The Tiger

by William Blake   1794

TIGER, tiger, burning bright
In the forests of the night,
What immortal hand or eye
Could frame thy fearful symmetry?

In what distant deeps or skies
Burnt the fire of thine eyes?
On what wings dare he aspire?
What the hand dare seize the fire?

And what shoulder and what art
Could twist the sinews of thy heart?
And when thy heart began to beat,
What dread hand and what dread feet?

What the hammer? what the chain?
In what furnace was thy brain?
What the anvil? What dread grasp
Dare its deadly terrors clasp?

When the stars threw down their spears,
And water’d heaven with their tears,
Did He smile His work to see?
Did He who made the lamb make thee?

Tiger, tiger, burning bright
In the forests of the night,
What immortal hand or eye
Dare frame thy fearful symmetry?

[Suggested by Kung Fu Zu] __________________________________________________
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3 Responses to The Tiger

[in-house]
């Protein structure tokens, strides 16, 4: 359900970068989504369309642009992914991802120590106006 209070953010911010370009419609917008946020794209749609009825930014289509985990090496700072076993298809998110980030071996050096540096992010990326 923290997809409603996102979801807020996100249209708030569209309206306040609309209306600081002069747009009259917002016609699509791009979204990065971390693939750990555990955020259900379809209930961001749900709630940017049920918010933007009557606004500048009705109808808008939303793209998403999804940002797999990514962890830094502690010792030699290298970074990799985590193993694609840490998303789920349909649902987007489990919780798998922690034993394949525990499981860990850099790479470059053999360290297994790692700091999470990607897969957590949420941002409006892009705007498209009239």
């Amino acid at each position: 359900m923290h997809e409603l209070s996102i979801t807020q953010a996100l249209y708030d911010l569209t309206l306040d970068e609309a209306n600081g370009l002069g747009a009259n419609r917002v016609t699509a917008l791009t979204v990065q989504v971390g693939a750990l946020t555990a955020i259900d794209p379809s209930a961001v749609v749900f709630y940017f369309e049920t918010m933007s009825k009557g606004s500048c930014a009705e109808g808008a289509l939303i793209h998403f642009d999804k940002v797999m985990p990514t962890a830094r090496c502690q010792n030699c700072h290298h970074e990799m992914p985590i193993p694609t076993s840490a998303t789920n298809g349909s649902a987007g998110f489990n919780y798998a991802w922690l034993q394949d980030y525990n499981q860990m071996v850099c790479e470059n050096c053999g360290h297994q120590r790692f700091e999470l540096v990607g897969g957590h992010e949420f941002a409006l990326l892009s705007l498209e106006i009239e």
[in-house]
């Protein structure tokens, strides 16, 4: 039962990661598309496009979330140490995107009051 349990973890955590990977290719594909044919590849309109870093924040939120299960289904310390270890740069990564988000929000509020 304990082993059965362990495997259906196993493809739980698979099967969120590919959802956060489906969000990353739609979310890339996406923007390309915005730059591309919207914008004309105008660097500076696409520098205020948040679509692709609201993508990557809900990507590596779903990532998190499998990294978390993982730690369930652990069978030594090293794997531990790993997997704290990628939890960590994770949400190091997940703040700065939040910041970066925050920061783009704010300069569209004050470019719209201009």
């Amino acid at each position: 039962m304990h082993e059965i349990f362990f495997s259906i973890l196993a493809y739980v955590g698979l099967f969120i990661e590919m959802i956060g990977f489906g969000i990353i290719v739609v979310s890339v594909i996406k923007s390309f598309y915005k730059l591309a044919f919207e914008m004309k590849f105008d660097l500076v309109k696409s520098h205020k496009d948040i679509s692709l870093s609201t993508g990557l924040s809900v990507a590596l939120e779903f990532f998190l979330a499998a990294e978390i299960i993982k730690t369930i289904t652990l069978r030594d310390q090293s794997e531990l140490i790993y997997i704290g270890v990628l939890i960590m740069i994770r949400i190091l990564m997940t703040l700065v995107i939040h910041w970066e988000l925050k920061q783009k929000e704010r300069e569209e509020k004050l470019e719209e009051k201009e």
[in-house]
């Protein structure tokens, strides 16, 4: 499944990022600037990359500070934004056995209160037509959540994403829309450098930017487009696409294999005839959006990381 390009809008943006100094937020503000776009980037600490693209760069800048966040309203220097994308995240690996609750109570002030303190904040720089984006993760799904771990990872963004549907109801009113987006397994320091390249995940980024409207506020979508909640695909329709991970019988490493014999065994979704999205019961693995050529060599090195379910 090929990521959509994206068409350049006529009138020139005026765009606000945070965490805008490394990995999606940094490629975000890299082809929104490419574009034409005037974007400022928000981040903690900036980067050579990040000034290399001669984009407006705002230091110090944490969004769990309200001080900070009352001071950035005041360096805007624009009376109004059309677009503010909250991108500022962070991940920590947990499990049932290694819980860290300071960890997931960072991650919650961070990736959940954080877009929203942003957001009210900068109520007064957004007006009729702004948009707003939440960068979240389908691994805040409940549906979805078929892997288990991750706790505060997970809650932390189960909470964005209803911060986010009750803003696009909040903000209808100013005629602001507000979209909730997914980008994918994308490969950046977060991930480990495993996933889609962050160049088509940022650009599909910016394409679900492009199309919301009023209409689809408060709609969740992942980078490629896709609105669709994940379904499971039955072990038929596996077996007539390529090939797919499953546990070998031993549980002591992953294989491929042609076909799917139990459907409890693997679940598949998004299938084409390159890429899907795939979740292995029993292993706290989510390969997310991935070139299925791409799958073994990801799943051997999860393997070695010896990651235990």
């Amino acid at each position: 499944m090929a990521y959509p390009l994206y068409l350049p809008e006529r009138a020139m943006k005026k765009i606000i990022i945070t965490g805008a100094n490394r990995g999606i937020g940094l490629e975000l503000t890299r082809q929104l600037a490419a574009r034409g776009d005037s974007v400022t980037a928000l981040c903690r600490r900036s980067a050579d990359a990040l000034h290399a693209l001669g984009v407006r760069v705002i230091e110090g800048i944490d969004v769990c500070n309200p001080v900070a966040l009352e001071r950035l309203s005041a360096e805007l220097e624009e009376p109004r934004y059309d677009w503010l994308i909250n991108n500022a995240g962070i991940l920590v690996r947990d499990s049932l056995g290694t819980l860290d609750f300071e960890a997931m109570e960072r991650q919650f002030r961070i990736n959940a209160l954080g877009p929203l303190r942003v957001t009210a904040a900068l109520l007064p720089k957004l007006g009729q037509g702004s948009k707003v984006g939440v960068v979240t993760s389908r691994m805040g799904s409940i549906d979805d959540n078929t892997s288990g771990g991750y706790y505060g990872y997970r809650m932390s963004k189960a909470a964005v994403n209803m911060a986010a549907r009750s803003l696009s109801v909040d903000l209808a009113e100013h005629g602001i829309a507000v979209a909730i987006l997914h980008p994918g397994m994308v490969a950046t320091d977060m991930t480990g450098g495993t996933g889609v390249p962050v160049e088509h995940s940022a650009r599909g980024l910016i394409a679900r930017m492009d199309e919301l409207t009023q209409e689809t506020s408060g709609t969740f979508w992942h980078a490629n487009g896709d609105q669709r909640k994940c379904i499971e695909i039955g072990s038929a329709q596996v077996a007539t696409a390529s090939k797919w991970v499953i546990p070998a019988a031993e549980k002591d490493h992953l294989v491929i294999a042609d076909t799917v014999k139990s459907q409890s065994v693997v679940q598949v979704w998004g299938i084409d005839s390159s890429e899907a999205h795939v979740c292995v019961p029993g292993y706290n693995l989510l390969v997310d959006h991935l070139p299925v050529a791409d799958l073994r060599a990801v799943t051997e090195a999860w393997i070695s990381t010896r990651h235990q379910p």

1. Timothy Lane says:

    This is undoubtedly Blake’s most famous poem, though I will note that in the original spelling it would be “The Tyger” (my senior English text included a photo of his illustrated version of this and a few others). The TV series Dr. Kildare once did an episode inspired somewhat by the poem (and mentioning it, probably the first time I ever heard of it), and using the original spelling.

    • Kung Fu Zu says:

      This was written in the late 18th century some 30 years before Raffles and Davy established the first zoo in the world. One can just imagine the mystery surrounding Tygers in those days.

      • Timothy Lane says:

        I hadn’t known that about zoos; that does make an interesting point, especially since tigers are Asian predators and the number of Europeans familiar with them was probably very small at the time.

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